Successful and effective phragmites treatment of private property requires neighbors willing to work and talk together! We clearly understand the affects on personal property values of letting phrags go wild. When you cannot access your waterfront property through the phragmites, you lose value to your property. When the phragmites establish dense colonies on your property, you lose water and gain more area for more phrags to establish. This then becomes a neighborhood issue. The Friends of Betsie Bay are seeking your input for how we can be of assistance in effectively getting blocks of neighbors to at least engage in conversations about becoming good stewards of your waterfront properties. Please let us know if you have any ideas that may be helpful in this educational effort.

Troubled Bay Waters

As many of you will already know, there was an unprecedented action taken by the Michigan DNR to help preserve the already stressed salmon as they fought to make their way upstream for annual spawning in near record low waters due to our drought status and seriously low water table. This ban lasts for a period of 5 years and basically prevents fishing from the Elberta bridge to Northstar (Elberta) and across to Eastshore Marina (Frankfort).

Benzie County is one of 83 counties identified by the USDA, as meeting drought conditions. Lake Michigan levels in early fall were reported to be around 577.5 feet, it was a bit lower then than late last winter and many expect the lake levels to fall anywhere from 6 inches to 1 foot further this winter. The current record low for Lake Michigan was in March of 1964 and was around 576 feet. It is projected we will surpass this recorded low this winter.

So, what does this mean…? Well, when you get a bunch of fish dying in the Bay or struggling to find a channel deep enough to get upriver THAT tends to get folks attention, especially the fishing community and those that depend upon that economic-base for their livelihood. People started lots of conversations with the dire need for dredging.

This led to a well-packed meeting in October with State Rep. Ray Franz, several DNR representatives, local officials and many concerned citizens. First topic was a stipulation via Mr. Franz for creating a more immediate process for shutting down the fishing which now takes about 20 days of legal postings. Then the discussion of dredging and all of the unused Federal funding that was available for just this scenario began in earnest with the vast funds seemingly held captive by the Army Corps. Wiser, more experienced voices such as Luedtke Engineering Company’s, President, Kurt Luedtke, disavowed the crowd of thinking Federal dollars would be made available for Betsie Bay. Dredging is a hugely expensive endeavor that requires a great deal of planning and permitting. Dredging basically involves removing accumulated sediments in waterways to maintain depth, improve water quality or to remove other contaminants. Storage and proper disposal of these sediments must be addressed and can become a challenge. In the Great Lakes, dredging may be required due to wind and wave action, which deposits sandy sediments in harbor mouths. In other instances, dredging is conducted in response to soil erosion resulting from agriculture and development, in other words…human impact.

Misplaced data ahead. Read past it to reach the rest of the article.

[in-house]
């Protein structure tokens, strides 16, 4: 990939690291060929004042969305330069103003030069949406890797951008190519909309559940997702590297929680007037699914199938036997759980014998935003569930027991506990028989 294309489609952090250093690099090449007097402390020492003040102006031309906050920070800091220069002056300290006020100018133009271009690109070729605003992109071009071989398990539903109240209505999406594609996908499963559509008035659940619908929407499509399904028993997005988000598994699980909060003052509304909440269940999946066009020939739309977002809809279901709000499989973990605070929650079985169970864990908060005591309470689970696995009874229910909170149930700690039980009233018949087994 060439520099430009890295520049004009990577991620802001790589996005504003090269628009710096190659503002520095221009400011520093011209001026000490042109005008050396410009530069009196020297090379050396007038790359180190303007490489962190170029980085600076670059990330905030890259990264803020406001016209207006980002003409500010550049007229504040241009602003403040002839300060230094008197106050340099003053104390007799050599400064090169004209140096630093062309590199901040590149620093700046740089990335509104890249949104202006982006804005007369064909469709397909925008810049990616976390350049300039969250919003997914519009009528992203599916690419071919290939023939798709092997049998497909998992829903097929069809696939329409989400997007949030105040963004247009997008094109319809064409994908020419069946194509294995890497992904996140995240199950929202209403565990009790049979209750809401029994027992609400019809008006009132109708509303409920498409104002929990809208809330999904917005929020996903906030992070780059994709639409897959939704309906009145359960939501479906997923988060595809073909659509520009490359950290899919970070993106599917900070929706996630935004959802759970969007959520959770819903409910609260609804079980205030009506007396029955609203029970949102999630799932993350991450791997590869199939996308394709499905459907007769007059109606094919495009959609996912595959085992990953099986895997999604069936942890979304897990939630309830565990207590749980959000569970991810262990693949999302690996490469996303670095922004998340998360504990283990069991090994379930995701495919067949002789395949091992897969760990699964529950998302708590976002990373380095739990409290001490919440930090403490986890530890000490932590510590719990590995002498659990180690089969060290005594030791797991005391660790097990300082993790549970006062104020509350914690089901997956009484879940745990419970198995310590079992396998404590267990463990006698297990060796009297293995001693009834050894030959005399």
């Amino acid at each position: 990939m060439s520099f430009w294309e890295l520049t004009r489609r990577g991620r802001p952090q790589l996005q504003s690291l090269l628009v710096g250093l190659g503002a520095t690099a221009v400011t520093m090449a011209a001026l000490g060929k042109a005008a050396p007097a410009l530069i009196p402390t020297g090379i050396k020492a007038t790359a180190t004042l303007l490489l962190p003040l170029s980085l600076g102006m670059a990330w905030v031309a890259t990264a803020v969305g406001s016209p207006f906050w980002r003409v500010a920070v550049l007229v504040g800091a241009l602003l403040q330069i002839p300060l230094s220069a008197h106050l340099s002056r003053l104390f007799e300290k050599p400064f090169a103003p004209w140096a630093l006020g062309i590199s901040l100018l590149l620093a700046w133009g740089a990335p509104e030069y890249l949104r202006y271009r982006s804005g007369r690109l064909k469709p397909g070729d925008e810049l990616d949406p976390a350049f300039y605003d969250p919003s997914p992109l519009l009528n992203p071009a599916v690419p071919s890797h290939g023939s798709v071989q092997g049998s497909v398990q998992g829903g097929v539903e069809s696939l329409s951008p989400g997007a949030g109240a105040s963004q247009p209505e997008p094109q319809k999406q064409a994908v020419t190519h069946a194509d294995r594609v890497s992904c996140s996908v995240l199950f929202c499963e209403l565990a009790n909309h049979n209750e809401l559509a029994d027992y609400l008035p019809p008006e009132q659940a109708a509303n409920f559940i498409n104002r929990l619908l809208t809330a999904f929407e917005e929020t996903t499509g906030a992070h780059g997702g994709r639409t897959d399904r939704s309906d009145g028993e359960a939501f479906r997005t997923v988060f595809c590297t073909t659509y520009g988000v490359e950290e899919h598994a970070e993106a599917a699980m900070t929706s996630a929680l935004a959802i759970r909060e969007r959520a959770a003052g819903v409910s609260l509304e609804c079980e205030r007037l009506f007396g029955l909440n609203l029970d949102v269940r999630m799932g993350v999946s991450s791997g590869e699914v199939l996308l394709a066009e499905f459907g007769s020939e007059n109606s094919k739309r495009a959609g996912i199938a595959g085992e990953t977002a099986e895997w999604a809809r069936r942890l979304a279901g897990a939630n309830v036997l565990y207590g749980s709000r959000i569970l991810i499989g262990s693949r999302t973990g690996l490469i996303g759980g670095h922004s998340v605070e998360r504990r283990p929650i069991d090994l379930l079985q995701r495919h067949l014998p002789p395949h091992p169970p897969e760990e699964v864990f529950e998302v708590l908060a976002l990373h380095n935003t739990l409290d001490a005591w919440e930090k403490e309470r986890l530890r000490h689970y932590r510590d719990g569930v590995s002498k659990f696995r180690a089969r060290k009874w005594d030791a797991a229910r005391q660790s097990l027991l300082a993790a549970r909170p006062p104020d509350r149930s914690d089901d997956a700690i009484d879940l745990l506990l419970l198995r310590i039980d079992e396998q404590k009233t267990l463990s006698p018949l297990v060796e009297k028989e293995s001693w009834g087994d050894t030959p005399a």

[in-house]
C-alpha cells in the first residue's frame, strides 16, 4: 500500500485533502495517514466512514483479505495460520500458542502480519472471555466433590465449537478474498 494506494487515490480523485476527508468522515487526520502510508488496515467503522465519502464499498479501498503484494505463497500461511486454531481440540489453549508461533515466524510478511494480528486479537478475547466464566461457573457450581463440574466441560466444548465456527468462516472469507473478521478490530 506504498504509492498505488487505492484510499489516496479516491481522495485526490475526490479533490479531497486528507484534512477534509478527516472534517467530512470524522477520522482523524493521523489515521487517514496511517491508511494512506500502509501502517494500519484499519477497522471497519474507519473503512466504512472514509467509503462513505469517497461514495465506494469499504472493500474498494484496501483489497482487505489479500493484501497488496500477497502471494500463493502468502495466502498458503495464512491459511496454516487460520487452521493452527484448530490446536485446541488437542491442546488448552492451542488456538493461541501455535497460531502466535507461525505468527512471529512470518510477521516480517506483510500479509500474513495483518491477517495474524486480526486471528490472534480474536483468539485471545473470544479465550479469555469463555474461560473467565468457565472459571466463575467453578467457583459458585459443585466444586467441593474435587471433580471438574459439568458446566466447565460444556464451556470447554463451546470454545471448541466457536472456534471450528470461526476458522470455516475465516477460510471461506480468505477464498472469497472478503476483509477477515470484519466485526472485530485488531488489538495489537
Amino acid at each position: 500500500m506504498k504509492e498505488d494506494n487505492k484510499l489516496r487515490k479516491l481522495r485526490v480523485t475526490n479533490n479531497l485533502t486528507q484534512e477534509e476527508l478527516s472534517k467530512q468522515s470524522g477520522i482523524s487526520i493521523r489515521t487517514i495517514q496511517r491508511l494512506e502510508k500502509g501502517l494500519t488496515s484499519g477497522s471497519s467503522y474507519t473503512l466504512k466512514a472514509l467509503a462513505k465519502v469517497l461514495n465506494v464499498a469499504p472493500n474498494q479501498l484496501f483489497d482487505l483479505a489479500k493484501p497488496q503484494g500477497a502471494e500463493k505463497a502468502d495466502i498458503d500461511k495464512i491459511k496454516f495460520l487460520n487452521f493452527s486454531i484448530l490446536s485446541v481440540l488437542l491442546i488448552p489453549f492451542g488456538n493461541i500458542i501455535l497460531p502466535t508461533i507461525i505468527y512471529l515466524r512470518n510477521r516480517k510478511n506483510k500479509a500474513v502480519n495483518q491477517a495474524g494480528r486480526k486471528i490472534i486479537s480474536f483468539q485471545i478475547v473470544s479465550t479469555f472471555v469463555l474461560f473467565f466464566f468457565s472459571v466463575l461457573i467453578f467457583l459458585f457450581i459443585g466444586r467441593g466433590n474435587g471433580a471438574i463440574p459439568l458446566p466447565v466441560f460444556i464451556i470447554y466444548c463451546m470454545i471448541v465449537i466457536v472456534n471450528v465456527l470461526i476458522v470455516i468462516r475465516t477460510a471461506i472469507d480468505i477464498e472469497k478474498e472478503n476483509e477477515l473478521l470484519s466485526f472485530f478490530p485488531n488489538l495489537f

So, where does this leave us…? In speaking both with County Commissioner, Don Tanner, a well-known local fishing guide, and Kurt Luedtke can show us two lines of pretty clear direction…

· First, some potential short-term benefits of just letting nature work it’s course and recognizing there will always be this kind of fluctuation on any watershed but perhaps global climate change (Yup, you heard it here!) concerns are clearly showing watersheds are not ‘bouncing back’ as quickly as they have in the past.

· Second, constantly reminding ourselves this watershed, as all, are complex systems that encompass much more than just the water levels and struggling fish. We know clearly that invasive species such as phragmites affect the hydrology of the watershed and may also affect water levels contributing to the huge loss of native wetland plant species. We also know how much land use can effect watersheds with things such as nonpoint source pollution, which may derive from many upstream sources and be difficult to regulate or even known existing point source pollution that dumps directly into the water. We also know we can no longer be satisfied with efforts that just work on eradicating invasives or correcting pollution sources, we absolutely must make a commitment to RESTORATION of the Bay.

This is where the Friends of Betsie Bay get to have a ‘Pat ourselves on the Back’ moment! We have been living up to our mission statement of being good stewards of the Bay by currently addressing, as best we can, the phragmites on the Bay AND we’ve managed for about 12 years to work diligently in a legal battle of a land use issue for the proposed Tobin development. This a HUGE accomplishment and deserving of our recognition…!

Thank you all for working together to be on the front lines of the long work we’ve done and the road ahead. If you’re interested in being a part of thinking with us, sharing your thoughts or getting a bit more involved, please email us:


August 28 – 30th, Inland Seas Schoolship in Betsie Bay

August 28 – 30th Inland Seas Schoolship will be in Betsie Bay to broaden their ongoing water-education efforts. BCWC and FOBB have reserved the Schoolship for the morning of August 30th to focus on kids having this great experience! Please see our latest newsletter for further details on this exciting opportunity coming to our community.

Newsletter with information of Inland Seas :   FoBB Newsletter spring 2012



Start: Elberta Farmers’ Market Pavilion
End: When Trail & Beaches are cleaned!
Bring: Friends and Neighbors
Gloves and Enthusiasm

We’ll Provide: Coffee & Breakfast Bites

Friends of Betsie Bay have been dedicated stewards of the Bay area for 13 years. We facilitate clean up efforts both in the spring and fall, partnering with the Alliance for the Great Lakes.

FoBB cares deeply about area land use issues, invasive species, and celebrating the natural beauty of this area. We support all community-based efforts to plan, preserve and protect the Betsie Bay area.